TODAY Online - NUS placed 94th in new rankings based on innovation

Stanford University tops Reuters list, followed by the Massachusetts Institute of Technology and Harvard University in third.


SINGAPORE — Barely after it broke new ground by climbing to 12th in the Quacquarelli Symonds (QS) World University Rankings last week, the National University of Singapore has been placed 94th in a separate new university ranking.

Reuters has come up with a list of the world’s top 100 innovative universities based on data compiled by the Intellectual Property and Science business of Thomson Reuters and several of its research platforms.

The Nanyang Technological University (NTU), which jumped to 13th in the QS ranking, was not in the Reuters Top 100, the latest of a number of global university rankings.

Its particular methodology considered factors such as how often a university’s patent applications were granted, how many patents were filed with global patent offices and local authorities, and how often the university’s patents were cited by others.

Universities were also evaluated in other ways, such as how often their research papers were cited and the percentage of articles featuring an industry co-author.

Stanford University, known for being a leader in computer hardware and software innovation, topped the Reuters list, followed by the Massachusetts Institute of Technology and Harvard University in third.

Half of the universities in the list were from Canada, Europe and Asia. For example, Imperial College London was ranked 11th and the University of Cambridge was 25th. The Korea Advanced Institute of Science and Technology was 10th and top in Asia.

Notwithstanding its new endeavour, Reuters said absence from the list does not indicate an institution is failing to innovate: “Since the rankings measure innovation on a university-wide ... basis, it may overlook particularly innovative departments or programmes.”

Responding to TODAY’s queries on the ranking, an NUS spokesperson said the university was “definitely supportive of analytical tools that allow (it) to further examine the impact of University research”.

“The Reuters Top 100 ranking is a new methodology and deserves a more in-depth study. Patents are but one measure in a complicated process to demonstrate the impact of research and may not accurately reflect the University’s innovativeness,” she said.

“Nevertheless, NUS is heartened to see that we made it into the Reuters Top 100 ranking,” she added.

Different university rankings take different factors into account. For example, the QS rankings used six performance indicators: Academic reputation, employer reputation, student-to-faculty ratio, citations per faculty, international faculty ratio and international student ratio.

The Times Higher Education World University Rankings are based on 13 performance indicators grouped over five years. They include teaching, research, citations, industry income and international outlook. Under this ranking, in which innovation was worth 2.5 per cent, NUS and NTU were placed 25th and 61st.

Meanwhile, in the Academic Ranking of World Universities, there are several indicators of academic and research performance, including alumni and staff winning Nobel Prizes; having highly cited researchers as well as papers published and indexed in major citation indices. Here, NUS ranked in the 101st to 150th band, while NTU was in the 151st to 200th band.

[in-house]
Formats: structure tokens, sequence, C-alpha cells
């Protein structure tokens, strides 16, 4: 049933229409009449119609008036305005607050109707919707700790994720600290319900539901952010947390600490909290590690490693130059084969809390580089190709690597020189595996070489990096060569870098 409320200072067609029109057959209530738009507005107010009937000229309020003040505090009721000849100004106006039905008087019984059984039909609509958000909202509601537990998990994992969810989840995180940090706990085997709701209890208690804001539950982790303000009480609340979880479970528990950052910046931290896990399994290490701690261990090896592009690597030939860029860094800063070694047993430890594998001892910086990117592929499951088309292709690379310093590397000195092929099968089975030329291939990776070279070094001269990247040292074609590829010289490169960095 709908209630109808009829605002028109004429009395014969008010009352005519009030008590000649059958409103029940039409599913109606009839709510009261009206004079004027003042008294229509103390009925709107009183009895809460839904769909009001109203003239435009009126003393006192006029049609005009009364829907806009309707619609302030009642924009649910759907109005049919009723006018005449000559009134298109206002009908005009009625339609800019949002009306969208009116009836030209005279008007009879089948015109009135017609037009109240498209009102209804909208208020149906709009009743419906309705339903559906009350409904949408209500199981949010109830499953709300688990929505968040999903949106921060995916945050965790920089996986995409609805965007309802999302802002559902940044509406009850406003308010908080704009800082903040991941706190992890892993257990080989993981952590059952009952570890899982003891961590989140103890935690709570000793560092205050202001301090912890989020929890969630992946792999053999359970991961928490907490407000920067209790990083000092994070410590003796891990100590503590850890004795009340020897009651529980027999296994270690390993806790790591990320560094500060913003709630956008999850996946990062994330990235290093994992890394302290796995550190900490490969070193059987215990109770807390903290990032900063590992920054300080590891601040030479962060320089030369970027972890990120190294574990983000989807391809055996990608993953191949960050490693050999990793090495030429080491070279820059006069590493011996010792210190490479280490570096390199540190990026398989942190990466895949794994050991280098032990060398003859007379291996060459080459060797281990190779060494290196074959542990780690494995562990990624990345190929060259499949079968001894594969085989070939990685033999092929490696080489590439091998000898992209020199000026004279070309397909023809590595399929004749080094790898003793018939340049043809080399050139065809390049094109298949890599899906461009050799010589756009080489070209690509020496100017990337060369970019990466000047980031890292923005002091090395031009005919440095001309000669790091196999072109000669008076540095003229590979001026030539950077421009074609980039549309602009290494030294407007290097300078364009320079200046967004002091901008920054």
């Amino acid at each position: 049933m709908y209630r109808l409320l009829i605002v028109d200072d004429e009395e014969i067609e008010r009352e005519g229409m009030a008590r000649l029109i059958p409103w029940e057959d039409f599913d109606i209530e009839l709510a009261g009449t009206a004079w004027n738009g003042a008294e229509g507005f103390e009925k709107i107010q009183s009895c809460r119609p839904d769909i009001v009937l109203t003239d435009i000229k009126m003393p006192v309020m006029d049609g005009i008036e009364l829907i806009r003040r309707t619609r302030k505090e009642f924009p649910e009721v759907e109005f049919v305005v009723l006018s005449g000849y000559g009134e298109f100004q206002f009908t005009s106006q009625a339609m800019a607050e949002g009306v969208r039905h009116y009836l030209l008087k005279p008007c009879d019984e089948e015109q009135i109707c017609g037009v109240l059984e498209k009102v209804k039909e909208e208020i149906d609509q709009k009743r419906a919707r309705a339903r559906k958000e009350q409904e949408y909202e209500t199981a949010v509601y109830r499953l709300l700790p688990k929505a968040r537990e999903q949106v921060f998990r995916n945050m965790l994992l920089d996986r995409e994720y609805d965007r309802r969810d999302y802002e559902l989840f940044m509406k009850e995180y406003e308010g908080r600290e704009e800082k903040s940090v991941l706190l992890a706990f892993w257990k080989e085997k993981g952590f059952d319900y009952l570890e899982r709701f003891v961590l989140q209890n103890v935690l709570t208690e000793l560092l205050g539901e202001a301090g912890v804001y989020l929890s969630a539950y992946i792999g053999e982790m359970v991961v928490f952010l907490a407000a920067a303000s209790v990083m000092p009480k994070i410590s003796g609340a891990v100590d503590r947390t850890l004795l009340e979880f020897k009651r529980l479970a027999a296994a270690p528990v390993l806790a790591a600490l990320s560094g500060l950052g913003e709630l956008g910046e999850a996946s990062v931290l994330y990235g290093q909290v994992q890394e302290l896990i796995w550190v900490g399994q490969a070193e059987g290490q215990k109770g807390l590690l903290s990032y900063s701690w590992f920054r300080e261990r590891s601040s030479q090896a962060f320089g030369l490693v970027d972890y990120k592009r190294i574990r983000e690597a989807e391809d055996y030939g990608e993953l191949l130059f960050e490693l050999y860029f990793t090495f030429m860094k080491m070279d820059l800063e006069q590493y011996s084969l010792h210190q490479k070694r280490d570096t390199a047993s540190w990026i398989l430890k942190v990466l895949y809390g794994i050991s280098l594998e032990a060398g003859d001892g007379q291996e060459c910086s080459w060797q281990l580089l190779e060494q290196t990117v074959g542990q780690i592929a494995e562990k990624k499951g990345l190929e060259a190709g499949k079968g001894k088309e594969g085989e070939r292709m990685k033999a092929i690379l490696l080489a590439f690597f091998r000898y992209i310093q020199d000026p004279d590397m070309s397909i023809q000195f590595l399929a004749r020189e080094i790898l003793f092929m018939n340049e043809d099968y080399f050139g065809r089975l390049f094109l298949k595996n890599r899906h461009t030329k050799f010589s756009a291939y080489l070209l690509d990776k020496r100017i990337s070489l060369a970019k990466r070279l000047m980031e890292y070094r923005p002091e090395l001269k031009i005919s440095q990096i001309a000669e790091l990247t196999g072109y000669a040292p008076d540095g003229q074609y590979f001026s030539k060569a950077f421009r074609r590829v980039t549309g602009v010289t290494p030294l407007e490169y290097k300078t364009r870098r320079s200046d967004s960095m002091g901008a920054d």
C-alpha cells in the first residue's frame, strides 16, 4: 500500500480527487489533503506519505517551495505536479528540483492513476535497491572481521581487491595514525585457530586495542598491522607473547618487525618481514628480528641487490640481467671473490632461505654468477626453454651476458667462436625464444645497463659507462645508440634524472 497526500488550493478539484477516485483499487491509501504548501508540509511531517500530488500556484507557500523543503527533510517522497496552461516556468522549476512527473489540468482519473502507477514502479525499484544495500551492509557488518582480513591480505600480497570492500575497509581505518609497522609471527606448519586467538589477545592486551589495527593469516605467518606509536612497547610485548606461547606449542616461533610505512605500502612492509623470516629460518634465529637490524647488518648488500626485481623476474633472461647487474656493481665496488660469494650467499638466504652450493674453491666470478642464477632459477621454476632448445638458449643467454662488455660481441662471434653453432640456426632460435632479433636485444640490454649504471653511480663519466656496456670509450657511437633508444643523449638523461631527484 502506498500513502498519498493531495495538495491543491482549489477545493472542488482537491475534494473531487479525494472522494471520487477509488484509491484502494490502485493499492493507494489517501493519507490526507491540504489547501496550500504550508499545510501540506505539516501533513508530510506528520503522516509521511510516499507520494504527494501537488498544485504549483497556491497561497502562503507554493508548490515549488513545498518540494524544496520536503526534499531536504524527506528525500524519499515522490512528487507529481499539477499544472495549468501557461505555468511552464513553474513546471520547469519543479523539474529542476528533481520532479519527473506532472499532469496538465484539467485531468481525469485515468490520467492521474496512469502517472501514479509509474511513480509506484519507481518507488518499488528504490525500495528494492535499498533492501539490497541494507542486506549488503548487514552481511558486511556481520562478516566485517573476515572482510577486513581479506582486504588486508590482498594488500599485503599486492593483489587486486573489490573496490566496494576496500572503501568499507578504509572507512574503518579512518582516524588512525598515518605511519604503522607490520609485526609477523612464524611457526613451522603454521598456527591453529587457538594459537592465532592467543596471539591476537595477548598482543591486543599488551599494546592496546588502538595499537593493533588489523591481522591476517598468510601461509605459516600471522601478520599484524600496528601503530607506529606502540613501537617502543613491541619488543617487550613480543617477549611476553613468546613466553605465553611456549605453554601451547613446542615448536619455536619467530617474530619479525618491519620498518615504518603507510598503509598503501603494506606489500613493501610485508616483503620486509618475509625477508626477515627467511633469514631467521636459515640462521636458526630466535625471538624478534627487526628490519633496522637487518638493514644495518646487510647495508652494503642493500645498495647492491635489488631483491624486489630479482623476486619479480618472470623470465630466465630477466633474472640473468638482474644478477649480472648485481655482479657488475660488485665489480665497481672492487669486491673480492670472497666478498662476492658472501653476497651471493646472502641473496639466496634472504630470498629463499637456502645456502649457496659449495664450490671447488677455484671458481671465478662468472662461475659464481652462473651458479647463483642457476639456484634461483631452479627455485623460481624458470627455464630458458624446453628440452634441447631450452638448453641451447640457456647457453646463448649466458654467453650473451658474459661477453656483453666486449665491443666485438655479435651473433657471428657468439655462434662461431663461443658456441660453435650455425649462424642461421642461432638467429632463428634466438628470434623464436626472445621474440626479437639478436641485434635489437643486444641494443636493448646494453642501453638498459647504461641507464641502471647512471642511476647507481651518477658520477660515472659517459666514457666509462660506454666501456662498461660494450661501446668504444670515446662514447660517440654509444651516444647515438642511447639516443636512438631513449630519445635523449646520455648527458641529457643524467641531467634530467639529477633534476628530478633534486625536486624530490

Prime Minister Lee Hsien Loong had some advice for Singapore’s local universities just last week on the issue of rankings: That while they want to maintain their standing globally, their key performance indicator should be how well they serve Singapore, not how highly they are ranked.

He said the universities should develop an authentic Singaporean character on top of being academically and intellectually rigorous and vibrant.

Observers TODAY spoke to felt that patent grant numbers were not a good determinant of whether a university is innovative or otherwise.

Dr Stephen Murgatroyd, president of Murgatroyd Communications and Consulting and CEO of Collaborative Media Group, said: “Patents are a very poor measure of anything ... I see patents ... as a key way of inhibiting innovation rather than enabling it.”

Likewise, Future-Moves Group chief executive officer Devadas Krishnadas said patents are a “proxy measure” for innovation. He pointed out that the “real measure” of innovations comes from the commercial deployment of new ideas or processes. “We thus need a critical mass of entrepreneurs and venture capitalists.”

Singapore Institute of Technology president Tan Thiam Soon noted that the new ranking is “based upon quantifiable data” involving factors such as number of patents cited and academic papers produced. “In reality, innovation involves also many intangible factors, and these are difficult to measure,” he said.

However it is measured, though, observers agree that it is a crucial for the future that universities stay innovative. Mr Devadas said the future economy should be based on knowledge-based enterprises that are “globally scalable”. “This requires a strong feed of indigenous innovation so that the value-capture is local even as the value generated is global,” he added.

Source: TODAY Online